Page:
In a number of animals, including primates and species that are far away, guinea pigs or fish excellent (they include rainbow trout and carp), ascorbic acid must be supplied in the diet, because their organisms do not produce it. In primates, this is the result of mutations in the gene responsible for the production of L-gulono-γ-lactone oxidase (GLO), which in the liver catalyzes the last step of the biosynthesis of ascorbic acid from D-glucose, ie the oxidation of L-gulonolactone. It is estimated that the inactivation of this gene occurred about 60-75 million years ago, shortly after the separation of the righteous monkeys and apes. On the other hand, in the fish of good nature, in addition to mutations in GLO, there are also other mutations that prevent the synthesis of vitamin C; the inability to produce this compound appeared in them about 200 million years ago.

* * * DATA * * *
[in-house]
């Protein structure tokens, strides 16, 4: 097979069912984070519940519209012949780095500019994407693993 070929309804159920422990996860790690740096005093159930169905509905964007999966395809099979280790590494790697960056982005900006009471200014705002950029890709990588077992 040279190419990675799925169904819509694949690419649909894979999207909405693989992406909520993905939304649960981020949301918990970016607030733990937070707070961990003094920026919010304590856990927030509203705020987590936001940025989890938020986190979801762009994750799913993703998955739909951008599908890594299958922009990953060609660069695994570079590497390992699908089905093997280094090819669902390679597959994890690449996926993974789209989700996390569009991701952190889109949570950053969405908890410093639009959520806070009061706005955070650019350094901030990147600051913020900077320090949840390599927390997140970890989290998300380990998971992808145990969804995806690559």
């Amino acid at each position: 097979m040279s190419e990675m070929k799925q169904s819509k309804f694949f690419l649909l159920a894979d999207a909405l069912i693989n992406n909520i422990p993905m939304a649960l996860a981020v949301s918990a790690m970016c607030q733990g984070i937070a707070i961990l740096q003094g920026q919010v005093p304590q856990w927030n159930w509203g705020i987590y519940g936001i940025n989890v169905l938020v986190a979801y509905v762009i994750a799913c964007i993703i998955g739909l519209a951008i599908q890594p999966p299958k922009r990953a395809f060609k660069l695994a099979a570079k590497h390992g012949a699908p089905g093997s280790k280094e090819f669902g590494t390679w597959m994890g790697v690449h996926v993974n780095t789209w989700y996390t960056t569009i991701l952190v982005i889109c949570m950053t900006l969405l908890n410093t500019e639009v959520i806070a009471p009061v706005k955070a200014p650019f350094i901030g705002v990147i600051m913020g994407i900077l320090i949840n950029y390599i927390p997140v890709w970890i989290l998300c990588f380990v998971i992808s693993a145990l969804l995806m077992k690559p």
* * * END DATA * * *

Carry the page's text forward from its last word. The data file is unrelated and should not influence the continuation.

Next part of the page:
Production
Most of the ascorbic acid produced industrially is produced by the method developed in 1934 by Reichstein and Grüssner, in which the substrate is also natural D-glucose.

Role in the human body
It is an antioxidant. Activates many enzymes, facilitates the assimilation of iron, affects the synthesis of corticosteroids and some neurotransmitters. It maintains the normal state of connective tissue (it is necessary in the synthesis of collagen), strengthens the gums and teeth, and kills bacteria that cause tooth decay. It strengthens the body’s resistance to infections. Facilitates wound healing. It stabilizes the psyche. Takes part in the transformation of tyrosine. It also affects the maintenance of the proper oxidative potential in the cell.